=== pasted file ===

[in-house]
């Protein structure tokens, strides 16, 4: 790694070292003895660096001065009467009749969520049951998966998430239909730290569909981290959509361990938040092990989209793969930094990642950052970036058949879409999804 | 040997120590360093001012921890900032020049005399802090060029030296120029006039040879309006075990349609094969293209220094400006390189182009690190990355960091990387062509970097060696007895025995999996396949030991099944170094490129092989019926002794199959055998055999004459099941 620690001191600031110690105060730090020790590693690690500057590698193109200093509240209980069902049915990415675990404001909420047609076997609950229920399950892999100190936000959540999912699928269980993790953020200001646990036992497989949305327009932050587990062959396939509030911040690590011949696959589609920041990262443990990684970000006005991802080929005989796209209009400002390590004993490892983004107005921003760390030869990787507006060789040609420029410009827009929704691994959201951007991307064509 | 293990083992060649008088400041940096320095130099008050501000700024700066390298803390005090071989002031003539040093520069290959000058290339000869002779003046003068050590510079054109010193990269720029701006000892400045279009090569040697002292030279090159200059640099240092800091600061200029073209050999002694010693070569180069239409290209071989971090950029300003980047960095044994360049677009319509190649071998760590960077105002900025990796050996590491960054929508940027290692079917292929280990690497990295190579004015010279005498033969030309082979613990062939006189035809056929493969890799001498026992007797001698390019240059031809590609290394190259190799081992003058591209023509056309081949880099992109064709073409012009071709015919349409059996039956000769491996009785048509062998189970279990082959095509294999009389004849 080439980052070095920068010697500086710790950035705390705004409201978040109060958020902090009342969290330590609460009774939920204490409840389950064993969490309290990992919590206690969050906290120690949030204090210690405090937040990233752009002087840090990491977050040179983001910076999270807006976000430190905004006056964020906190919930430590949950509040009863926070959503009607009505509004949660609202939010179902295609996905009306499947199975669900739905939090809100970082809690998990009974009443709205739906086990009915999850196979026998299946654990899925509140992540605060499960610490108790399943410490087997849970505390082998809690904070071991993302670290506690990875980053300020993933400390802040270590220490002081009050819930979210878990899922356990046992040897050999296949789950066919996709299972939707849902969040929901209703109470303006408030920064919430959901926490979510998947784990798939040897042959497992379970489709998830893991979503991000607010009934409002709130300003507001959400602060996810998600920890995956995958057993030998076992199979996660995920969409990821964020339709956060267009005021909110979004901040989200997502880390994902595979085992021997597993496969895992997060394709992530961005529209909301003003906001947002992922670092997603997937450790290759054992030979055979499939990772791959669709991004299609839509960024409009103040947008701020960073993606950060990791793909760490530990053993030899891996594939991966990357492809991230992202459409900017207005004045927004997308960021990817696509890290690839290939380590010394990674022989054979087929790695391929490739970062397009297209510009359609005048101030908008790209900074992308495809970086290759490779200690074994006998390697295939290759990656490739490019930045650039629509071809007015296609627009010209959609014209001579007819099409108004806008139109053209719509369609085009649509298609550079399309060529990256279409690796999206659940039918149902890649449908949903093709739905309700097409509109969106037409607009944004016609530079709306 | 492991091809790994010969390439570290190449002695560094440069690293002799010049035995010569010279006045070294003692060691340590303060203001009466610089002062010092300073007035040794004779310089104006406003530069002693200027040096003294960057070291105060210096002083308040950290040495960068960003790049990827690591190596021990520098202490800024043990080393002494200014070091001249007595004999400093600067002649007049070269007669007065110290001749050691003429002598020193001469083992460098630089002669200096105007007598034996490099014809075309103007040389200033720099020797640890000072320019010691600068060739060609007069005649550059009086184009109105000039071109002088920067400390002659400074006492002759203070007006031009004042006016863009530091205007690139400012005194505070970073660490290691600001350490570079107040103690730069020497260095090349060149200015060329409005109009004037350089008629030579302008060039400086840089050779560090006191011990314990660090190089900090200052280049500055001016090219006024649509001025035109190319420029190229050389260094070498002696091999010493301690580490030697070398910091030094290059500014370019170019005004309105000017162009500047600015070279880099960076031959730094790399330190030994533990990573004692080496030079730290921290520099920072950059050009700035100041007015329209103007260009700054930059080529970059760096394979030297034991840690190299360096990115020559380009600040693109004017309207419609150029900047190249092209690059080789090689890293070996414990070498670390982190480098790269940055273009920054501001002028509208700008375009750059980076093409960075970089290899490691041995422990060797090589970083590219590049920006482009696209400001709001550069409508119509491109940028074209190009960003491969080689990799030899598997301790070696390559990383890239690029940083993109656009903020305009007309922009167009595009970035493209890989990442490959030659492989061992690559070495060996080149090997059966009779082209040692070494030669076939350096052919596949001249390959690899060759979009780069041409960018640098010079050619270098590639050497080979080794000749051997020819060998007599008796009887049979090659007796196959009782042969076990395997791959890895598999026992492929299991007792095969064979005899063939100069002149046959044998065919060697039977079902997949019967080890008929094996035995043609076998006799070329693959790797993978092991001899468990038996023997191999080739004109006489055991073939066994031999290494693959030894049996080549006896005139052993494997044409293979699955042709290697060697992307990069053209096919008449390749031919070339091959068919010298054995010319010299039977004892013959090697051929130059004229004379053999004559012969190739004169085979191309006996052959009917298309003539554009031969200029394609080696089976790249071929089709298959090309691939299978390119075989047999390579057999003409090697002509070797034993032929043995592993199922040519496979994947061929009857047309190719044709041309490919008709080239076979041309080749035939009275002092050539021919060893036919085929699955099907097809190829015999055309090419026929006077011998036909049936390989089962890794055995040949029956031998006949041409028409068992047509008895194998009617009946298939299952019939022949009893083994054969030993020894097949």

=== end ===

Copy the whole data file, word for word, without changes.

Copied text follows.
[in-house]
């Protein structure tokens, strides 16, 4: 790694070292003895660096001065009467009749969520049951998966998430239909730290569909981290959509361990938040092990989209793969930094990642950052970036058949879409999804 | 040997120590360093001012921890900032020049005399802090060029030296120029006039040879309006075990349609094969293209220094400006390189182009690190990355960091990387062509970097060696007895025995999996396949030991099944170094490129092989019926002794199959055998055999004459099941 620690001191600031110690105060730090020790590693690690500057590698193109200093509240209980069902049915990415675990404001909420047609076997609950229920399950892999100190936000959540999912699928269980993790953020200001646990036992497989949305327009932050587990062959396939509030911040690590011949696959589609920041990262443990990684970000006005991802080929005989796209209009400002390590004993490892983004107005921003760390030869990787507006060789040609420029410009827009929704691994959201951007991307064509 | 293990083992060649008088400041940096320095130099008050501000700024700066390298803390005090071989002031003539040093520069290959000058290339000869002779003046003068050590510079054109010193990269720029701006000892400045279009090569040697002292030279090159200059640099240092800091600061200029073209050999002694010693070569180069239409290209071989971090950029300003980047960095044994360049677009319509190649071998760590960077105002900025990796050996590491960054929508940027290692079917292929280990690497990295190579004015010279005498033969030309082979613990062939006189035809056929493969890799001498026992007797001698390019240059031809590609290394190259190799081992003058591209023509056309081949880099992109064709073409012009071709015919349409059996039956000769491996009785048509062998189970279990082959095509294999009389004849 080439980052070095920068010697500086710790950035705390705004409201978040109060958020902090009342969290330590609460009774939920204490409840389950064993969490309290990992919590206690969050906290120690949030204090210690405090937040990233752009002087840090990491977050040179983001910076999270807006976000430190905004006056964020906190919930430590949950509040009863926070959503009607009505509004949660609202939010179902295609996905009306499947199975669900739905939090809100970082809690998990009974009443709205739906086990009915999850196979026998299946654990899925509140992540605060499960610490108790399943410490087997849970505390082998809690904070071991993302670290506690990875980053300020993933400390802040270590220490002081009050819930979210878990899922356990046992040897050999296949789950066919996709299972939707849902969040929901209703109470303006408030920064919430959901926490979510998947784990798939040897042959497992379970489709998830893991979503991000607010009934409002709130300003507001959400602060996810998600920890995956995958057993030998076992199979996660995920969409990821964020339709956060267009005021909110979004901040989200997502880390994902595979085992021997597993496969895992997060394709992530961005529209909301003003906001947002992922670092997603997937450790290759054992030979055979499939990772791959669709991004299609839509960024409009103040947008701020960073993606950060990791793909760490530990053993030899891996594939991966990357492809991230992202459409900017207005004045927004997308960021990817696509890290690839290939380590010394990674022989054979087929790695391929490739970062397009297209510009359609005048101030908008790209900074992308495809970086290759490779200690074994006998390697295939290759990656490739490019930045650039629509071809007015296609627009010209959609014209001579007819099409108004806008139109053209719509369609085009649509298609550079399309060529990256279409690796999206659940039918149902890649449908949903093709739905309700097409509109969106037409607009944004016609530079709306 | 492991091809790994010969390439570290190449002695560094440069690293002799010049035995010569010279006045070294003692060691340590303060203001009466610089002062010092300073007035040794004779310089104006406003530069002693200027040096003294960057070291105060210096002083308040950290040495960068960003790049990827690591190596021990520098202490800024043990080393002494200014070091001249007595004999400093600067002649007049070269007669007065110290001749050691003429002598020193001469083992460098630089002669200096105007007598034996490099014809075309103007040389200033720099020797640890000072320019010691600068060739060609007069005649550059009086184009109105000039071109002088920067400390002659400074006492002759203070007006031009004042006016863009530091205007690139400012005194505070970073660490290691600001350490570079107040103690730069020497260095090349060149200015060329409005109009004037350089008629030579302008060039400086840089050779560090006191011990314990660090190089900090200052280049500055001016090219006024649509001025035109190319420029190229050389260094070498002696091999010493301690580490030697070398910091030094290059500014370019170019005004309105000017162009500047600015070279880099960076031959730094790399330190030994533990990573004692080496030079730290921290520099920072950059050009700035100041007015329209103007260009700054930059080529970059760096394979030297034991840690190299360096990115020559380009600040693109004017309207419609150029900047190249092209690059080789090689890293070996414990070498670390982190480098790269940055273009920054501001002028509208700008375009750059980076093409960075970089290899490691041995422990060797090589970083590219590049920006482009696209400001709001550069409508119509491109940028074209190009960003491969080689990799030899598997301790070696390559990383890239690029940083993109656009903020305009007309922009167009595009970035493209890989990442490959030659492989061992690559070495060996080149090997059966009779082209040692070494030669076939350096052919596949001249390959690899060759979009780069041409960018640098010079050619270098590639050497080979080794000749051997020819060998007599008796009887049979090659007796196959009782042969076990395997791959890895598999026992492929299991007792095969064979005899063939100069002149046959044998065919060697039977079902997949019967080890008929094996035995043609076998006799070329693959790797993978092991001899468990038996023997191999080739004109006489055991073939066994031999290494693959030894049996080549006896005139052993494997044409293979699955042709290697060697992307990069053209096919008449390749031919070339091959068919010298054995010319010299039977004892013959090697051929130059004229004379053999004559012969190739004169085979191309006996052959009917298309003539554009031969200029394609080696089976790249071929089709298959090309691939299978390119075989047999390579057999003409090697002509070797034993032929043995592993199922040519496979994947061929009857047309190719044709041309490919008709080239076979041309080749035939009275002092050539021919060893036919085929699955099907097809190829015999055309090419026929006077011998036909049936390989089962890794055995040949029956031998006949041409028409068992047509008895194998009617009946298939299952019939022949009893083994054969030993020894097949």